80% of subsistence spending took place in Sheffield and 100% within the wider
YH region. For part-time students, we assumed that 50% of subsistence
spending took place in Sheffield and 75% within the wider YH region.

4
An updated report was due to be published in September 2012, but has been delayed until January
2013 and therefore, given the targeted launch date, was not used for this analysis.
5
The higher level of spending by part-time students is linked to a number of factors but is primarily
linked to the fact that they are more likely to be occupied in employment, with the associated higher
purchasing power reflected in higher spending.
6
The existing spending breakdown was too granular to insert directly into the local IO tables that we
had developed, hence the need for aggregation.

8

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The Costs and Benefits of International Students in Sheffield
A report for the University of Sheffield

Table 3.2: Allocation of Student Subsistence Expenditure

Student Subsistence Spending
Sector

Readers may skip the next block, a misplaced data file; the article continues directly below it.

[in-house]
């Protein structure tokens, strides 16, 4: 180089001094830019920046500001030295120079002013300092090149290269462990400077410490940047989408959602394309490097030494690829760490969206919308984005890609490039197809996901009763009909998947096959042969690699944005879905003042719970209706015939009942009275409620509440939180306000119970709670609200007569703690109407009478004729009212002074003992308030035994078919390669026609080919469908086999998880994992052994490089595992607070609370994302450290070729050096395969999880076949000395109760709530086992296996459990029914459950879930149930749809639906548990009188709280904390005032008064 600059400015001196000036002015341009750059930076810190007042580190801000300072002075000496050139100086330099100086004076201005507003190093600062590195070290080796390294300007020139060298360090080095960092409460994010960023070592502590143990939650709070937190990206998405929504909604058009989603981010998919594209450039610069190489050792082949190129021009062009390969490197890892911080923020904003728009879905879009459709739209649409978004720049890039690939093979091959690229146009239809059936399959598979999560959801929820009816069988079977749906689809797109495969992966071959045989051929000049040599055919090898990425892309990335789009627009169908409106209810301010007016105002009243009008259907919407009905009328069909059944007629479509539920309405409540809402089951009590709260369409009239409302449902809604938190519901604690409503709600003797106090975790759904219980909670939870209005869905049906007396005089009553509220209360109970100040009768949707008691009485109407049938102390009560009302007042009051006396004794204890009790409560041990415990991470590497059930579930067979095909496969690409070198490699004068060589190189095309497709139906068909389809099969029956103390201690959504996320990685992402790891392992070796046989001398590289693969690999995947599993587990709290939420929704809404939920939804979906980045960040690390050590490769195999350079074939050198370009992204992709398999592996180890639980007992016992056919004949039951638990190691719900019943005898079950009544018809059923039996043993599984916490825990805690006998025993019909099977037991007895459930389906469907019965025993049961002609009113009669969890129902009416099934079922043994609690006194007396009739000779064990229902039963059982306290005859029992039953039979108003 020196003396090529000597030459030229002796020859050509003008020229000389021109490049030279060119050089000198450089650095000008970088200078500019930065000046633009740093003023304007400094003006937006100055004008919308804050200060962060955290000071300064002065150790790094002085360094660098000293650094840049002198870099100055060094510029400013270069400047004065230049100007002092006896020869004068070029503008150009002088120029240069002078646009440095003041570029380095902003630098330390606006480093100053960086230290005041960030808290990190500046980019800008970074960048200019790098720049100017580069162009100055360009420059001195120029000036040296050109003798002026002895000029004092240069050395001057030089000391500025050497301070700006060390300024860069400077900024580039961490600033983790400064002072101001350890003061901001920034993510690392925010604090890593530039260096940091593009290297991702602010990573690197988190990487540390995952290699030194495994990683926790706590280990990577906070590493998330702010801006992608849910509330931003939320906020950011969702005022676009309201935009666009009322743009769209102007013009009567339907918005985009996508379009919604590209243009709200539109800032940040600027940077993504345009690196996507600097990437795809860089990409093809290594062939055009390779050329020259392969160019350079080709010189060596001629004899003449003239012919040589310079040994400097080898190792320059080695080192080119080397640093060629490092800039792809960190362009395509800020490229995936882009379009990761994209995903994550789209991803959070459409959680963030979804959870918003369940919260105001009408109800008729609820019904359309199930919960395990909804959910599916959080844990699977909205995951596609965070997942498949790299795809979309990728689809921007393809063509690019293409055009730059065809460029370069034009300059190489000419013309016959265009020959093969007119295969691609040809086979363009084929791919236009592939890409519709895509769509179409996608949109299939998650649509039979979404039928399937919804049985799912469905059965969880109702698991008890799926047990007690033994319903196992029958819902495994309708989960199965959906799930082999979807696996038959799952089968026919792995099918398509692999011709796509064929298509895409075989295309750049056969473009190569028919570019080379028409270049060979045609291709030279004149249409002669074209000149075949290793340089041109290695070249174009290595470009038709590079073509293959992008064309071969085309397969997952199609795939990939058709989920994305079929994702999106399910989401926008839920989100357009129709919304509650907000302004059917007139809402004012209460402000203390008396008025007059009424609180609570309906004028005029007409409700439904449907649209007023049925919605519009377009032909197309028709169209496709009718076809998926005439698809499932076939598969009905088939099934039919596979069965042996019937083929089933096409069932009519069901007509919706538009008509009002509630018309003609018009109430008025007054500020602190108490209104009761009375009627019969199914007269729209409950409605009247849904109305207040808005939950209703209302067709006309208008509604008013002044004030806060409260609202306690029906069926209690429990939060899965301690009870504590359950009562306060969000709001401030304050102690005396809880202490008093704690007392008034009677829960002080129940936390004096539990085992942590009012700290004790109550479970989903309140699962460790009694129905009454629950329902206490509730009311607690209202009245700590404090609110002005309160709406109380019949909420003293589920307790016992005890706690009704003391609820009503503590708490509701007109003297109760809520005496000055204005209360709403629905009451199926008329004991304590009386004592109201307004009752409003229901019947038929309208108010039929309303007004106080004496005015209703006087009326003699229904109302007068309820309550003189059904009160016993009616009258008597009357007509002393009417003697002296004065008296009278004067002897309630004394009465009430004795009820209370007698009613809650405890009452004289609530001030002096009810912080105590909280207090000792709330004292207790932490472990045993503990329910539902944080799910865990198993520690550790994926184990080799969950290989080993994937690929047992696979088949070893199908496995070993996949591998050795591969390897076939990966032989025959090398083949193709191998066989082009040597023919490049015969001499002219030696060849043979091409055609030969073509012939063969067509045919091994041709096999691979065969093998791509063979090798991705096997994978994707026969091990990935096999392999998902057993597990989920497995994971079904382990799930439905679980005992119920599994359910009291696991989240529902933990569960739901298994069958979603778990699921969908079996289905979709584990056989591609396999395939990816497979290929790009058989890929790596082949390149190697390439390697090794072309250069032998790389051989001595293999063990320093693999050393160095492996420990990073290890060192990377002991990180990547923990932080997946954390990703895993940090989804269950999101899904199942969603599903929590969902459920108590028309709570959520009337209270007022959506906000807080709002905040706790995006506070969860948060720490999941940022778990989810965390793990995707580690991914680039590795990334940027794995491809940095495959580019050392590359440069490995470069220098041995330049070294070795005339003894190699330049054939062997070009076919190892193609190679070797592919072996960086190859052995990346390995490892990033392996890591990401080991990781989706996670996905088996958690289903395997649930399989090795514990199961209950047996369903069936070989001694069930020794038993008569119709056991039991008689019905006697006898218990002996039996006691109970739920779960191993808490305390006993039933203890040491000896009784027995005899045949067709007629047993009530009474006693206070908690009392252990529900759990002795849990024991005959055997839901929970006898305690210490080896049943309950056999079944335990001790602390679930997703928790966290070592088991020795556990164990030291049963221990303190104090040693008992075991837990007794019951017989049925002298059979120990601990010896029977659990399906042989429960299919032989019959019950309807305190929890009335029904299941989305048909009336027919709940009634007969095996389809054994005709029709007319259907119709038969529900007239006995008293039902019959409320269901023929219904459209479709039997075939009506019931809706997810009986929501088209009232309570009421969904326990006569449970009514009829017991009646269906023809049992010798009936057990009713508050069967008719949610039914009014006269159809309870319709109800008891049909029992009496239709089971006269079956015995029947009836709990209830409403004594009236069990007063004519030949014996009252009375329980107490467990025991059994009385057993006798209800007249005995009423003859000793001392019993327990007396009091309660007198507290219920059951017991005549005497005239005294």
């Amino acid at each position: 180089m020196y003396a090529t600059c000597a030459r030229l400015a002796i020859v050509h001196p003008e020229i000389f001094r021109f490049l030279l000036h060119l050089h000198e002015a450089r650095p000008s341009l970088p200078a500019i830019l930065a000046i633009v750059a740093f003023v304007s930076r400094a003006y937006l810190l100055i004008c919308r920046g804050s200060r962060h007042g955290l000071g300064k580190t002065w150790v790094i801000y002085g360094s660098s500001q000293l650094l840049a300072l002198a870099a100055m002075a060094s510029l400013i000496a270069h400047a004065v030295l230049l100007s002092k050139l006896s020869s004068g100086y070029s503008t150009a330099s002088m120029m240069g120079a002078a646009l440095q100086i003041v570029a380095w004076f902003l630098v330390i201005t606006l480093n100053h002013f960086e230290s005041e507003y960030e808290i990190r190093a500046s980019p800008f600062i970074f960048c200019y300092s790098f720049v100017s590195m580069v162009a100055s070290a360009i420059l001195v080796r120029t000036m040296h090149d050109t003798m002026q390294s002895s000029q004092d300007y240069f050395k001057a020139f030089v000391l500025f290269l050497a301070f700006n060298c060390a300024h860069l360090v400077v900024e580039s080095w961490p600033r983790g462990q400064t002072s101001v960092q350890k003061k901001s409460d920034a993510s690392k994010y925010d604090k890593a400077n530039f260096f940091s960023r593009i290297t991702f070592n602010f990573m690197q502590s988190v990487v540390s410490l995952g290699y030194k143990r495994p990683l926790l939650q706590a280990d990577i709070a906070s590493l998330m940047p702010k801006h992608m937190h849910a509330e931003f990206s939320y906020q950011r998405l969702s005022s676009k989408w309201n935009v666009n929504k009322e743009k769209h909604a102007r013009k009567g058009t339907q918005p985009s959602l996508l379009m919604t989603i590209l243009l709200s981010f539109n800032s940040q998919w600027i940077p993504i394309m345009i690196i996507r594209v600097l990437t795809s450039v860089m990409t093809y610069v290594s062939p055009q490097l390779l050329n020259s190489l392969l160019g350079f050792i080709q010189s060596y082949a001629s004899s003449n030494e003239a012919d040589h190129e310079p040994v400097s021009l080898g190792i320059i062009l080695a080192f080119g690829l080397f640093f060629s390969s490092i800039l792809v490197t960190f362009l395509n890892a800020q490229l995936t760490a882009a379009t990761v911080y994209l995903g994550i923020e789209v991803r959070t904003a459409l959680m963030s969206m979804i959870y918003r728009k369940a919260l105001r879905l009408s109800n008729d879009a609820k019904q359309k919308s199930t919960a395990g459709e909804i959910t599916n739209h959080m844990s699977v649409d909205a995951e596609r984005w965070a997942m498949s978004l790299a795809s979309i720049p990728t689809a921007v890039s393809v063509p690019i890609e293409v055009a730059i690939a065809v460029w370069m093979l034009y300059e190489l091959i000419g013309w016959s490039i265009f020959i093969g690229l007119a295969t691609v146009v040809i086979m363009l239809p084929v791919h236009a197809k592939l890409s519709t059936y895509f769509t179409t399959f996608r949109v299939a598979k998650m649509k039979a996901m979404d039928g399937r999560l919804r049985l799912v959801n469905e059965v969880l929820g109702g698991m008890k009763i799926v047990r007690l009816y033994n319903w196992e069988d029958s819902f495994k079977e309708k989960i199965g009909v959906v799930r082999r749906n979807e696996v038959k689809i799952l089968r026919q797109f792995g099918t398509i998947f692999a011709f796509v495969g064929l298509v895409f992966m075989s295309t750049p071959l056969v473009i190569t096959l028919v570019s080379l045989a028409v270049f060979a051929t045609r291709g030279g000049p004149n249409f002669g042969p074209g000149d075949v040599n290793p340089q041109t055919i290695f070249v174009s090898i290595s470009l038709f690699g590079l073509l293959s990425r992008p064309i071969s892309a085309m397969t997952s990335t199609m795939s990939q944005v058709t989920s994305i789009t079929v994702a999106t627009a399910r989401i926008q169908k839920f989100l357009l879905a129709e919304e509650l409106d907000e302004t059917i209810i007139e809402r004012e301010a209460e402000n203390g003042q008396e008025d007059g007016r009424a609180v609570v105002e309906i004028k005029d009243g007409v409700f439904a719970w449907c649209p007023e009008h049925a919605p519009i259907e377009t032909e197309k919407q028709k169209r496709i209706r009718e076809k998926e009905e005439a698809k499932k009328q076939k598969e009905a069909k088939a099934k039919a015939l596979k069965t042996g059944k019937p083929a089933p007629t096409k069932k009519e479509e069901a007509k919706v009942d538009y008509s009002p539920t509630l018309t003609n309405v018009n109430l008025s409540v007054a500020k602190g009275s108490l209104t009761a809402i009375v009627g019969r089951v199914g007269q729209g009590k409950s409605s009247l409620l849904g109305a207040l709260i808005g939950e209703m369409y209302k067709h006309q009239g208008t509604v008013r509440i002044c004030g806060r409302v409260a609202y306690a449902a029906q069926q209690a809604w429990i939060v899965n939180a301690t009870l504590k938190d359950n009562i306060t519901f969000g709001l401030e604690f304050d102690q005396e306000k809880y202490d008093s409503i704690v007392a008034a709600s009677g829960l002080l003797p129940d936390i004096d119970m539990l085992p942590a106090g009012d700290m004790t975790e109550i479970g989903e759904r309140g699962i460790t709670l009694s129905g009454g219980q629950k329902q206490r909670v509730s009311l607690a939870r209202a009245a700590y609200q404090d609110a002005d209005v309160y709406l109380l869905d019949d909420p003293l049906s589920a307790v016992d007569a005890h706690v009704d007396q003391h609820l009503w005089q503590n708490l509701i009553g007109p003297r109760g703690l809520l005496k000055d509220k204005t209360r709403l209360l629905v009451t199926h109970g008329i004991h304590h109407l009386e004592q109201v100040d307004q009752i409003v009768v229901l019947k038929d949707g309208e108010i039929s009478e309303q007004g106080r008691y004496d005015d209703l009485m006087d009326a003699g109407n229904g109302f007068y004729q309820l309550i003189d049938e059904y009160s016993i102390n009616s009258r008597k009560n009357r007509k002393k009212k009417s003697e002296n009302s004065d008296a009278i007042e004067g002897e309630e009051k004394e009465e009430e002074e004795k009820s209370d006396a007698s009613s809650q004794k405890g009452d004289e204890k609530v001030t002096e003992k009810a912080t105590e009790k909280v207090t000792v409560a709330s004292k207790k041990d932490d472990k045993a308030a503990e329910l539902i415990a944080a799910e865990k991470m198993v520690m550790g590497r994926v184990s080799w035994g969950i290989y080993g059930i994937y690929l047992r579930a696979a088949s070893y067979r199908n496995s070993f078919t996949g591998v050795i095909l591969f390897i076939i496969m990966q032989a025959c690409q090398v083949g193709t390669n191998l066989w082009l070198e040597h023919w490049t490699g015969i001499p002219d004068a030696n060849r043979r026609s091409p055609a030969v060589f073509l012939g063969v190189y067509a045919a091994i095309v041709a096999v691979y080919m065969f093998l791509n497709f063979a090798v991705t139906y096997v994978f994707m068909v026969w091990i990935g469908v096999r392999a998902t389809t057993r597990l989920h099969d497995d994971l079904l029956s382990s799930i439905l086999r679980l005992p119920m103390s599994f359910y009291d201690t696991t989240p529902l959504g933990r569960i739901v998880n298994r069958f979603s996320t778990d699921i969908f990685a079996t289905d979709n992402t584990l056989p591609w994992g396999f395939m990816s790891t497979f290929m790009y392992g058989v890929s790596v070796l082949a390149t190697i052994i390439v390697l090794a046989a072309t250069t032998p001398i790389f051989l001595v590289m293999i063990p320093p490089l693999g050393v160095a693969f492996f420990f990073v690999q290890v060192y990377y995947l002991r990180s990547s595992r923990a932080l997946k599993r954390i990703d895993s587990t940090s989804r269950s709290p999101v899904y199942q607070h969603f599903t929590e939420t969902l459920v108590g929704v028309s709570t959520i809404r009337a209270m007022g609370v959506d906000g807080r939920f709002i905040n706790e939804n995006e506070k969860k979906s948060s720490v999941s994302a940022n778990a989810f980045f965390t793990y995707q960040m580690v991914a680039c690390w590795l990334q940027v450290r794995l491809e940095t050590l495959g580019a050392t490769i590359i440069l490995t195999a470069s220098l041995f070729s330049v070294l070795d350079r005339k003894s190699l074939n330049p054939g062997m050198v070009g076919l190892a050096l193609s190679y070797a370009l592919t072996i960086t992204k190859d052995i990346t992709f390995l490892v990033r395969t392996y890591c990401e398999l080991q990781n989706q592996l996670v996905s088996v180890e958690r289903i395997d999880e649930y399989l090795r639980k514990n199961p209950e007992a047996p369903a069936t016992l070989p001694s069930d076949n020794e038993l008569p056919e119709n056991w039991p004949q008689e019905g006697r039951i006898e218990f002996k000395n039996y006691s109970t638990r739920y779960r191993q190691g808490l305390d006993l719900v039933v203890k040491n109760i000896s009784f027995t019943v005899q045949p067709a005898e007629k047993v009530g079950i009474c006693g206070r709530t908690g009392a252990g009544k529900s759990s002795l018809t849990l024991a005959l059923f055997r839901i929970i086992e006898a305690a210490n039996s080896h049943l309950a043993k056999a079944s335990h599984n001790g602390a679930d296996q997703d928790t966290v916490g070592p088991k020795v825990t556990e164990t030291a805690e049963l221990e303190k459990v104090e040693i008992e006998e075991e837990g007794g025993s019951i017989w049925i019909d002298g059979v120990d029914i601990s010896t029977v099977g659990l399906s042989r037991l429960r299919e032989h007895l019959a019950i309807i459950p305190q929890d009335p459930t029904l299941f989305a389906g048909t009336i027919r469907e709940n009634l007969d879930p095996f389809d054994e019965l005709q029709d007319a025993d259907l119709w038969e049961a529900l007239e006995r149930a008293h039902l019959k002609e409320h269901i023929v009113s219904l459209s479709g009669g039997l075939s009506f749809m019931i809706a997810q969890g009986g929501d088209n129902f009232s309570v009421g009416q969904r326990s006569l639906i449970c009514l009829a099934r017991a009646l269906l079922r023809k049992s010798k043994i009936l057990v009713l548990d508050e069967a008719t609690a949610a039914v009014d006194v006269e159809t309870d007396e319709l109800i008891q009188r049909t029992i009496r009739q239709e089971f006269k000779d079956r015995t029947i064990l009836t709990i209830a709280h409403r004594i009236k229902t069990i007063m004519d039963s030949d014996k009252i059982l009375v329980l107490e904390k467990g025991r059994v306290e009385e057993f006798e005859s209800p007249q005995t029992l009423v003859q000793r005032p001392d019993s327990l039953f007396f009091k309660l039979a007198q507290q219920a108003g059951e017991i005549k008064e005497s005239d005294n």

Full-time

Part-time

Retail distribution

45.5%

44.6%

Other land transport

15.6%

21.5%

Health & veterinary services

1.1%

1.0%

Letting of dwellings

24.4%

20.4%

Hotels, catering & pubs etc

5.8%

2.8%

Recreational services

3.2%

2.4%

Other service activities

1.6%

5.0%

Telecommunications

2.7%

2.4%

Source: SIES, Oxford Economics calculations

3.2.3

Visits from friends and relatives

The final element of the calculation of the benefits of international students is
expenditure from visits by foreign friends and relatives. As indicated, some of the
students classified as “international” are listed as domiciled in the UK (but have
been so, for less than three years – the minimum residency criterion). For these
students, we assumed that revenues from visits from overseas friends and
relatives were zero.